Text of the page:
We've had plenty of bad things to say about Ricardo Martinelli and his administration here on Bananama Republic, but there are things he has done right. The MetroBus system, for example, has been badly executed but that doesn't change the fact that it was about time we got decent and safer public transport than the diablos rojos.
More importantly, Martinelli has done what very few nations are doing these days: He has opened up the country for immigration by relaxing immigration laws. People from a number of countries can easily migrate to Panama if they start a small business here; it has been made easier for parents of Panamanian children to establish residency in Panama, and the tourist visa is valid for 6 months. These are changes that should be an example for the ever more restrictive "developed" countries of the North and other Latin American countries alike.
The next step, obviously, would be to get rid of the xenophobic protectionism that shields professions such as doctors, lawyers, architects, engineers, store owners and radio hosts from being exercised by non- Panamanians.
Because there is a shortage of medical specialists on top of that, Martinelli has passed and signed a law that allows for foreign medical professionals to be contracted by the Social Security hospitals and clinics.
But Panamanians are xenophobes. It's sad to say, but true. Even though the country owes its independence and prosperity almost entirely to foreigners and foreign investment and even though the impulses for cultural progress largely come from abroad, Panamanians are not ashamed to show vile resentment towards immigrants "taking their jobs". The further to the so-called "left" you get politically, the more apparent the xenophobia becomes.
And so, the doctors are on strike and have taken to the streets to protest against this law that allows for foreign doctors to be hired by the Seguro Social. It's a disgraceful spectacle against the abolishing of a measure that dates back to the reign of one Arnulfo Arías, a Nazi sympathizer who held it that blacks and indians weren't real Panamanians. It's those politics that the protesting doctors are defending.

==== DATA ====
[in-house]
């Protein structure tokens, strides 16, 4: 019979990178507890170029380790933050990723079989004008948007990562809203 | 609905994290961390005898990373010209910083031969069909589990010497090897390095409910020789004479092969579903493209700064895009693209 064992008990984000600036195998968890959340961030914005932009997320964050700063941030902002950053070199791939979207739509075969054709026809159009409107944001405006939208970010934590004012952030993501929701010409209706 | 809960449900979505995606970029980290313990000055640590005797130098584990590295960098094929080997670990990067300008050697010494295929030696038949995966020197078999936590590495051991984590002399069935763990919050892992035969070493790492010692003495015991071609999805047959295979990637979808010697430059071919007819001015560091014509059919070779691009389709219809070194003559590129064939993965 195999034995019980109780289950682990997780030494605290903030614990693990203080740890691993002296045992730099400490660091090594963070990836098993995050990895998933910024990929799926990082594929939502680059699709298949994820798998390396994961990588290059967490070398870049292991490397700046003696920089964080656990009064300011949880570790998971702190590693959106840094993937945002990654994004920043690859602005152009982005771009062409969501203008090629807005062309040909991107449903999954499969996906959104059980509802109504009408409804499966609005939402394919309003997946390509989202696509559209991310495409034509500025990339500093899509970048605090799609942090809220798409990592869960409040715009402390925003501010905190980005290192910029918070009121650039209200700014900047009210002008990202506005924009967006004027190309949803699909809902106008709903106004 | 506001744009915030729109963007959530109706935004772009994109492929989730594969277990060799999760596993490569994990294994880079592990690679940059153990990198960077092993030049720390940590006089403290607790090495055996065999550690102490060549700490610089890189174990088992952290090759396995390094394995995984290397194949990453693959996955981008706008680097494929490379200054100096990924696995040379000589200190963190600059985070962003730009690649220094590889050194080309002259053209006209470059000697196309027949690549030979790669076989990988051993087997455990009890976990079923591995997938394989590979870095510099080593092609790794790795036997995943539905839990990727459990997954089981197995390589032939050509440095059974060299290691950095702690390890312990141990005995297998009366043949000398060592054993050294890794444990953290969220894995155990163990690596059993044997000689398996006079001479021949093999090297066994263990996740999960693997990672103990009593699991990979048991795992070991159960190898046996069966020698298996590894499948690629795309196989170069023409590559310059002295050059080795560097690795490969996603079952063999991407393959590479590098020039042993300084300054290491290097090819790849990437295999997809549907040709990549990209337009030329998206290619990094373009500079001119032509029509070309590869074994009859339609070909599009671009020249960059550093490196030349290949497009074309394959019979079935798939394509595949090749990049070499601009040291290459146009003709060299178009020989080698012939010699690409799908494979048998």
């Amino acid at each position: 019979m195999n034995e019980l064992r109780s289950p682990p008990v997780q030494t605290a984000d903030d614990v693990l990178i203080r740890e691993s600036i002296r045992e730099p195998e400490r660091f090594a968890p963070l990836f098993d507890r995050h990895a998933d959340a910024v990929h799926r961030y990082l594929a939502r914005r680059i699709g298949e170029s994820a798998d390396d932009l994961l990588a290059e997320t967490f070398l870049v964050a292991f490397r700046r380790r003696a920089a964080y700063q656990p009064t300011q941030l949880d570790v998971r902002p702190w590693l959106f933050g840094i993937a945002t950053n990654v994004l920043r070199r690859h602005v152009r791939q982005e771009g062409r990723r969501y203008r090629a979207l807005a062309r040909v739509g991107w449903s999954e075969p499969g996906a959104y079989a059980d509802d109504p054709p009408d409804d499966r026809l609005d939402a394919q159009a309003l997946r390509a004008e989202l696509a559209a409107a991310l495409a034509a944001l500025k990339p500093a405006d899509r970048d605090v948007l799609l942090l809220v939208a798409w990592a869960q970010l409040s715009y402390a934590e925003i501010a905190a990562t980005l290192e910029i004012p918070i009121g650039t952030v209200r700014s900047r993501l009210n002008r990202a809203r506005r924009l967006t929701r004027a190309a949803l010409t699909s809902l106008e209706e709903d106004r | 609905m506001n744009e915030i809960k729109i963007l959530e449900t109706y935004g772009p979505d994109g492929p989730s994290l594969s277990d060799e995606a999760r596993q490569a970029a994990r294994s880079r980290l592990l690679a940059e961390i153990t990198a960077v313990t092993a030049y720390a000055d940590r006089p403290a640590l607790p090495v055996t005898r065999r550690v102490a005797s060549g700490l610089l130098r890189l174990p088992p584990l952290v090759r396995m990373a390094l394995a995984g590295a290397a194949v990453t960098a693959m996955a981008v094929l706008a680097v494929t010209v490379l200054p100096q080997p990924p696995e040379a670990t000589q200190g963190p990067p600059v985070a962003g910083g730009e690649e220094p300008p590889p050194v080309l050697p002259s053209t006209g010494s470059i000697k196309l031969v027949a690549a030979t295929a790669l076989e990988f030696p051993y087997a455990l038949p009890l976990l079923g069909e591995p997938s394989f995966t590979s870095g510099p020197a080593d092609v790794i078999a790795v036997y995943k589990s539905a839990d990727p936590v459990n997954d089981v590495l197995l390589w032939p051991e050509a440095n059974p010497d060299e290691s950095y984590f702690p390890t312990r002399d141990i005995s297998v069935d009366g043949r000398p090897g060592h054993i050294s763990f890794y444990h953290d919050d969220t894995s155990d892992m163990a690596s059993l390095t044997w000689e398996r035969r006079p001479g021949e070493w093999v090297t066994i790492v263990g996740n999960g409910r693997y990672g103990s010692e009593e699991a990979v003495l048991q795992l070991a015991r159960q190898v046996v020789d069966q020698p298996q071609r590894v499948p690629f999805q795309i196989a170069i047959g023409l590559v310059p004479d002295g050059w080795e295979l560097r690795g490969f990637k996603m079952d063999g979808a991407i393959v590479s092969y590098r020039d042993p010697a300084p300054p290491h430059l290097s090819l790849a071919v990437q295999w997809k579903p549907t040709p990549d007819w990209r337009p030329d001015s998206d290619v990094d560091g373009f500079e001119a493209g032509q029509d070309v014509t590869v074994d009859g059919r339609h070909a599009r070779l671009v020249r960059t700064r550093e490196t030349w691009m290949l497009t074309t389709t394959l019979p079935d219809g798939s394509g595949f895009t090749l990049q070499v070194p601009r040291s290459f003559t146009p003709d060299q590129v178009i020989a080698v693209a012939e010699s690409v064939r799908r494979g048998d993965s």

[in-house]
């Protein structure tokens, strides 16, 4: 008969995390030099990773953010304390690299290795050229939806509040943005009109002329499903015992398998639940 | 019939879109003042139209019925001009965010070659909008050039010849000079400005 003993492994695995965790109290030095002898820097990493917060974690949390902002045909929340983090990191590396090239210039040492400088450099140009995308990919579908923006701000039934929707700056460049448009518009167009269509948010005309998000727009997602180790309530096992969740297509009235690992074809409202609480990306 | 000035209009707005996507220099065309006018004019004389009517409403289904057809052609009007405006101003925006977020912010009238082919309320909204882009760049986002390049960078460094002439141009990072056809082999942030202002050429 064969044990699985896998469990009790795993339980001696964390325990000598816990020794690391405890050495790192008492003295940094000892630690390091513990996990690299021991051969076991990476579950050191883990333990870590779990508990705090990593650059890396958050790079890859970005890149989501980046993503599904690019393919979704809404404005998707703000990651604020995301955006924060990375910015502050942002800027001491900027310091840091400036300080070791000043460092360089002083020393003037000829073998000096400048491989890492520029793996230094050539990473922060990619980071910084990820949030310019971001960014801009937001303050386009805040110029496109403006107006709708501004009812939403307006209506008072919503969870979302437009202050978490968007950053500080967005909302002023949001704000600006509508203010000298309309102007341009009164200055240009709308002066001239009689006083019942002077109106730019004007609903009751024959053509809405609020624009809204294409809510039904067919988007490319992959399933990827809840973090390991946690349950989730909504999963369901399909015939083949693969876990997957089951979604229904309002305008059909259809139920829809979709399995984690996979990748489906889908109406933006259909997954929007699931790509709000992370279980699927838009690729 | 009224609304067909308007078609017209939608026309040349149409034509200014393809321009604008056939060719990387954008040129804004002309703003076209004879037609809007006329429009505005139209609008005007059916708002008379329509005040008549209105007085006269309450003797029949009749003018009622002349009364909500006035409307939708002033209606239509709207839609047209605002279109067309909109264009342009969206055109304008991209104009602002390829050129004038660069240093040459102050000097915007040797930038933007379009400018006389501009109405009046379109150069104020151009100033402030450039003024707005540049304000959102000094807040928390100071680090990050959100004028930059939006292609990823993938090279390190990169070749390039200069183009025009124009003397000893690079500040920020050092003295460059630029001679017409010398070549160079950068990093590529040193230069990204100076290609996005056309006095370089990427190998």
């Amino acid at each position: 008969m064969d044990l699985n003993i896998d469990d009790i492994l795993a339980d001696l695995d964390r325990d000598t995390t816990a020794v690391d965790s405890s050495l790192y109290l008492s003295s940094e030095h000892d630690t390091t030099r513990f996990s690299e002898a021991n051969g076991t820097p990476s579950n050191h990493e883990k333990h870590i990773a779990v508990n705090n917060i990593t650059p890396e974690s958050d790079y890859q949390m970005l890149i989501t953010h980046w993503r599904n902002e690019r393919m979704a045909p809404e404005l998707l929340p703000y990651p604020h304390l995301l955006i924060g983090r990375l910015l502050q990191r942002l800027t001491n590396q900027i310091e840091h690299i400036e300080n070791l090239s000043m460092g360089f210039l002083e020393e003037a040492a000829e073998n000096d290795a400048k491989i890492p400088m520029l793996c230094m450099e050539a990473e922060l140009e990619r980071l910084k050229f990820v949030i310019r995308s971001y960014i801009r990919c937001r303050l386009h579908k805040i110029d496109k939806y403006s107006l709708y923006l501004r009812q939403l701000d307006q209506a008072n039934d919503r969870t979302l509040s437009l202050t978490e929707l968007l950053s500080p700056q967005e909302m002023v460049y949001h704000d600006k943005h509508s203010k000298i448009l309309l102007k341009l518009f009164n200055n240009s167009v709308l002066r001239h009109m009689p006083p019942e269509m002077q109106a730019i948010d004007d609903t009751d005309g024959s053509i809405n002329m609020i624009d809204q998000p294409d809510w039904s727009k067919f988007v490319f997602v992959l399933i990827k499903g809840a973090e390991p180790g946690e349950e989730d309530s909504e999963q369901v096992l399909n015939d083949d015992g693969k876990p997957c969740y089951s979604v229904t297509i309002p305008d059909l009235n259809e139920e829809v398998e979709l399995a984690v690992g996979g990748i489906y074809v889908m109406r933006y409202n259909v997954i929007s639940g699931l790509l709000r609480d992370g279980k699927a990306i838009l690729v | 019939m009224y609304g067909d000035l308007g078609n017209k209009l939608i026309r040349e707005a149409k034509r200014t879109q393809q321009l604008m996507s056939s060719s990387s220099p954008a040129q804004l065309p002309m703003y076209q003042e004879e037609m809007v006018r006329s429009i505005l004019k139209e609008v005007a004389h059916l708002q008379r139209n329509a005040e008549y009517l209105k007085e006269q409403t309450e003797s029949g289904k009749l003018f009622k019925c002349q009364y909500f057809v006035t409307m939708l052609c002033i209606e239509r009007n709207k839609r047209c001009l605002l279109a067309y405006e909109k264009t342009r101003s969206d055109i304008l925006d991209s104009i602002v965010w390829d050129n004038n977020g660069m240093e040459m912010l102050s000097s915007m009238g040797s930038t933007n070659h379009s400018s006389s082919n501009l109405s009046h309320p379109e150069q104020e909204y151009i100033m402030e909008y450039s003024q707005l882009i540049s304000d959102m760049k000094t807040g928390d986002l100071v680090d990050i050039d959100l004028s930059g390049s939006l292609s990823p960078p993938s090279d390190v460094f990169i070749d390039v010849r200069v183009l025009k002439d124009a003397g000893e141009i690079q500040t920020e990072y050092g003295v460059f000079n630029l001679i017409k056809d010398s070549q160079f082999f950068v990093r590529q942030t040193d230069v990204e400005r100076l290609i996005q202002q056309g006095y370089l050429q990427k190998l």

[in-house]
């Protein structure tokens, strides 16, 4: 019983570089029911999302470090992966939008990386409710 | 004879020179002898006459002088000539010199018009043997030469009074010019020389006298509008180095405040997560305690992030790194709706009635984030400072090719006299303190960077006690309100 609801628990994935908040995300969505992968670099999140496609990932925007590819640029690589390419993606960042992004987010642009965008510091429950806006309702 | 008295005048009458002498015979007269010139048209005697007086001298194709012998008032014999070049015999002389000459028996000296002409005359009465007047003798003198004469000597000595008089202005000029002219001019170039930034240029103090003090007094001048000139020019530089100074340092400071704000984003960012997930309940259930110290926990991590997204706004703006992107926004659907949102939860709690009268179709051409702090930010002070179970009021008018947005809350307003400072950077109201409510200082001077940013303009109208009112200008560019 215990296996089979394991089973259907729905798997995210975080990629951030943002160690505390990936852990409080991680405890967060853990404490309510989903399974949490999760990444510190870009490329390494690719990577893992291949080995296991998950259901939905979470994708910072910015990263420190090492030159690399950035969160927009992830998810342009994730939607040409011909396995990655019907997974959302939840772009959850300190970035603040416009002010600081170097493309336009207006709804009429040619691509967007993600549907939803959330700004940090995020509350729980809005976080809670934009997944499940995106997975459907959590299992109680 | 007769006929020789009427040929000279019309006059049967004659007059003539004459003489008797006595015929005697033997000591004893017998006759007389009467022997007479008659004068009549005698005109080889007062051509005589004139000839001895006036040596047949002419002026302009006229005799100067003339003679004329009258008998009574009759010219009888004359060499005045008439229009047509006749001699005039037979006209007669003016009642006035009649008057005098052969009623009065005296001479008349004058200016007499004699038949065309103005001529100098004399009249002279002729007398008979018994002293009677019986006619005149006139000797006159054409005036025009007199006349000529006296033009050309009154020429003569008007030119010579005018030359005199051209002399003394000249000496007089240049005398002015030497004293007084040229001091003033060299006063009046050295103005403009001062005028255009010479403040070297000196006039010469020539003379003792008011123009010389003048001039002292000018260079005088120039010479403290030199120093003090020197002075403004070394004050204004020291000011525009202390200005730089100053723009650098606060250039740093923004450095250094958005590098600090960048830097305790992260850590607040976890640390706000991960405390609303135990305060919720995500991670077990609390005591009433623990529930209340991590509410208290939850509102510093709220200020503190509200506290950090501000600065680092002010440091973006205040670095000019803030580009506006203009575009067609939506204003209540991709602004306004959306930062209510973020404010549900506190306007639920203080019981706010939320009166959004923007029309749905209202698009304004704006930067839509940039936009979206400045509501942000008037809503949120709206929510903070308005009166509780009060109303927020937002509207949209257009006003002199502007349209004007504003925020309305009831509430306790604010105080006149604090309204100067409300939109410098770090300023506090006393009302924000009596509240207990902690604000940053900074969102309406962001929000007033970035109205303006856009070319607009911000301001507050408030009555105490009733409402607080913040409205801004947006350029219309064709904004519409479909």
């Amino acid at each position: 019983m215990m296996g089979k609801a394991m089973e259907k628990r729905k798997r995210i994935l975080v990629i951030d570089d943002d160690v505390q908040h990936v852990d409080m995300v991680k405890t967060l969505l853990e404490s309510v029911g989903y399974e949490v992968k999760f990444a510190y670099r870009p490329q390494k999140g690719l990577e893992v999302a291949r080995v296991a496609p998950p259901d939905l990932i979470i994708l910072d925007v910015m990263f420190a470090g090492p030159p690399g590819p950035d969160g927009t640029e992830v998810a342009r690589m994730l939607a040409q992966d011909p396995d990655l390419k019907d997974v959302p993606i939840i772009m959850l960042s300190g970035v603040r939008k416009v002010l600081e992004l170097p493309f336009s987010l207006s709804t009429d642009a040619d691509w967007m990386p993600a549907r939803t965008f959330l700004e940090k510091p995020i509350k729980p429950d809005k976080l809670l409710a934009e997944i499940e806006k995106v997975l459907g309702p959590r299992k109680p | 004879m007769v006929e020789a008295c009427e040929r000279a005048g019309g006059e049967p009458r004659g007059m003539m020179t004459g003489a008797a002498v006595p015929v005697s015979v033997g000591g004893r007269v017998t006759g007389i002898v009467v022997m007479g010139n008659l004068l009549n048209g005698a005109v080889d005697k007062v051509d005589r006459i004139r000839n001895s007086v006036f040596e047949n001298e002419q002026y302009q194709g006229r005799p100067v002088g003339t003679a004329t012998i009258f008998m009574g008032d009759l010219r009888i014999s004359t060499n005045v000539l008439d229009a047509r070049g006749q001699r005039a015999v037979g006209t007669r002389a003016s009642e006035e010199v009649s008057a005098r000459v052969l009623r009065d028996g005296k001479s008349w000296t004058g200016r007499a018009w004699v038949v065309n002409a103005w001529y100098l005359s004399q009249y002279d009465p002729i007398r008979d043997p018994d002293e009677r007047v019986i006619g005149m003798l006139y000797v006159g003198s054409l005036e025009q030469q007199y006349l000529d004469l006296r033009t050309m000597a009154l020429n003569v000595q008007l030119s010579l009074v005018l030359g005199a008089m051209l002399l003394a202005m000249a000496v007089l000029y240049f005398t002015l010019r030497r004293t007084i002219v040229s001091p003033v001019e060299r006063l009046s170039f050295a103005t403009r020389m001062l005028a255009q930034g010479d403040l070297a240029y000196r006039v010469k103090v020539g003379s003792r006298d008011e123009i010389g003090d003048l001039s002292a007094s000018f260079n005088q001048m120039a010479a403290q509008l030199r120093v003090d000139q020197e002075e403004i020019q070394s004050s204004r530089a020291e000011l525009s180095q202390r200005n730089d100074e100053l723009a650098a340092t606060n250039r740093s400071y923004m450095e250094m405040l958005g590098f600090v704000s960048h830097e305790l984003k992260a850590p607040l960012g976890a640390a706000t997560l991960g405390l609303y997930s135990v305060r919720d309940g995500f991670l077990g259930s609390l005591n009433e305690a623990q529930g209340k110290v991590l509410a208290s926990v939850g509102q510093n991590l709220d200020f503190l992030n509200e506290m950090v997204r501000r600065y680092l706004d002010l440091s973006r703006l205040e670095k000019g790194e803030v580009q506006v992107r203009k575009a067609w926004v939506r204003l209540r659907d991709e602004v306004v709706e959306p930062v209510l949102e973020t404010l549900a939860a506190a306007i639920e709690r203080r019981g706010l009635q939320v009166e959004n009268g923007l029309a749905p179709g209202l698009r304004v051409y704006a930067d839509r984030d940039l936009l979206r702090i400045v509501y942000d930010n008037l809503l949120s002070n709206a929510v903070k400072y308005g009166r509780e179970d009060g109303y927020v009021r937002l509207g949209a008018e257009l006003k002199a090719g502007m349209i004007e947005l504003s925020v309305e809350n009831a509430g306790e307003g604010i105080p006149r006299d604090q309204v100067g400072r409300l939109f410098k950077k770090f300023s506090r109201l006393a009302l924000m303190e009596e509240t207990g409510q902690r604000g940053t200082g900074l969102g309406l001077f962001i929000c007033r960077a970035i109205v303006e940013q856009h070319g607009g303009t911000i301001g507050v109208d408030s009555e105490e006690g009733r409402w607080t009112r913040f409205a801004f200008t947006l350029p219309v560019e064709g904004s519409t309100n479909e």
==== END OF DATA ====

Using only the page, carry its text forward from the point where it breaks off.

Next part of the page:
If the US or Europe were to implement such discriminatory policies banning people from certain professions based on their nationality or origin, progressives would be all over it, and rightfully so. But in Panama, as is so often the case, everything is upside down.
Miguel Antonio Bernal, for example, tweeted yesterday:
El 611 forma parte del Plan antipanameño y antinacional del actual Gobierno. Ellos quieren tener negocios. Nosotros queremos tener PAÍS
— Miguel A. Bernal V. (@MiguelABernalV) October 2, 2013
"Anti-Panamanian" and "anti-national"? This is indeed the creepy nationalism that is unfortunately found everywhere among the so-called "progressives" on our isthmus. In Costa Rica, foreign doctors have been able to practice for ages. Is Costa Rica less Costa Rican because of that?
Similarly, activist and doctor Mauro Zuñiga tweeted, also yesterday:
Al sancionar la ley 611, RMB deja a la población vulnerable para que sean atendidas por médicos extranjeros sin ninguna preparaciónl.
— mauro zúñiga araúz (@maurozuniga25) October 3, 2013
As if it is some kind of horror for which one needs to be "prepared" to be treated by, say, a Colombian doctor or medical specialist. These are sentiments that border on racism at best, voiced by people who are supposedly progressive opinion leaders. It's utterly disgusting.
Panama flourishes when it opens up. The best this country has to offer was all accomplished in tandem with foreign input or initiative. On the other hand, the sectors of society that are dysfunctional - the legal system, health care, politics - are exactly those where foreigners are not allowed because of xenophobic laws.
Mediocrity is always afraid of competition. The hypocritical arguments now voiced by the doctors on strike and their supporters - about privatization and such - are nothing but tools to mask their own fear of everything foreign, their ugly nationalism, and their delusional beliefs in Panamanian superiority. I hope Martinelli defeats this nastiness.
UPDATE Oct. 7th: Next to the comments below, there's also a more or less lively thread going on on Reddit, here. Worth reading.